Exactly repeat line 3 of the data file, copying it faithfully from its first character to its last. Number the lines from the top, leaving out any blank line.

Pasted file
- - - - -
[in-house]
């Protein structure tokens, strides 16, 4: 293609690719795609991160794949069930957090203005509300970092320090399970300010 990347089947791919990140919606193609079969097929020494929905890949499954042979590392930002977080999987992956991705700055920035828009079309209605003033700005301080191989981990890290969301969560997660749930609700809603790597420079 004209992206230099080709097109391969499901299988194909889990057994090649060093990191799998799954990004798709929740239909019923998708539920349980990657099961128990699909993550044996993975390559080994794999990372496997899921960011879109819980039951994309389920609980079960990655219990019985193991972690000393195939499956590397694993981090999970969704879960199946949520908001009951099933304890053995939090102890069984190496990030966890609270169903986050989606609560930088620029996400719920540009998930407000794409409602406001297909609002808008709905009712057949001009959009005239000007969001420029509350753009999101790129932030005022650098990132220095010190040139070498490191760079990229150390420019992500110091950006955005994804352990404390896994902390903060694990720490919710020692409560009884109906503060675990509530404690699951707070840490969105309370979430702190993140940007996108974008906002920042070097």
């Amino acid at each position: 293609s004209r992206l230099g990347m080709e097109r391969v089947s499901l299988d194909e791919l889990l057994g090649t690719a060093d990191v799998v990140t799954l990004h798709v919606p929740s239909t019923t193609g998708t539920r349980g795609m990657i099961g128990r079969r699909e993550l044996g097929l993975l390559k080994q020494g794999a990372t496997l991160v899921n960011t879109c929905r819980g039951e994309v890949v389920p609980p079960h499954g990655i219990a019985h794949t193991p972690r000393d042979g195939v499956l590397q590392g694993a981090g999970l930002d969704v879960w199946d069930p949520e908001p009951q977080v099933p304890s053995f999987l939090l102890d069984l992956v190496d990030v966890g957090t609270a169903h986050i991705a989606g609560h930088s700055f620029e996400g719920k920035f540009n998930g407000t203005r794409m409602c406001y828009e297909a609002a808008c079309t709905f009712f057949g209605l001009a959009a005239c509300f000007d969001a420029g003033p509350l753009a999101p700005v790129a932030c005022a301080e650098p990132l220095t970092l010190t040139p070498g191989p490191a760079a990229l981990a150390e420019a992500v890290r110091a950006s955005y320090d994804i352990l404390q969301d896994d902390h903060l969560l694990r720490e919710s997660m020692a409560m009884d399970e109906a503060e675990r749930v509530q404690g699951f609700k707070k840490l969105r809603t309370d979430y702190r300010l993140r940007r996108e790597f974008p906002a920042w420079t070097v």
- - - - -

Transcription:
């Amino acid at each position: 293609s004209r992206l230099g990347m080709e097109r391969v089947s499901l299988d194909e791919l889990l057994g090649t690719a060093d990191v799998v990140t799954l990004h798709v919606p929740s239909t019923t193609g998708t539920r349980g795609m990657i099961g128990r079969r699909e993550l044996g097929l993975l390559k080994q020494g794999a990372t496997l991160v899921n960011t879109c929905r819980g039951e994309v890949v389920p609980p079960h499954g990655i219990a019985h794949t193991p972690r000393d042979g195939v499956l590397q590392g694993a981090g999970l930002d969704v879960w199946d069930p949520e908001p009951q977080v099933p304890s053995f999987l939090l102890d069984l992956v190496d990030v966890g957090t609270a169903h986050i991705a989606g609560h930088s700055f620029e996400g719920k920035f540009n998930g407000t203005r794409m409602c406001y828009e297909a609002a808008c079309t709905f009712f057949g209605l001009a959009a005239c509300f000007d969001a420029g003033p509350l753009a999101p700005v790129a932030c005022a301080e650098p990132l220095t970092l010190t040139p070498g191989p490191a760079a990229l981990a150390e420019a992500v890290r110091a950006s955005y320090d994804i352990l404390q969301d896994d902390h903060l969560l694990r720490e919710s997660m020692a409560m009884d399970e109906a503060e675990r749930v509530q404690g699951f609700k707070k840490l969105r809603t309370d979430y702190r300010l993140r940007r996108e790597f974008p906002a920042w420079t070097v």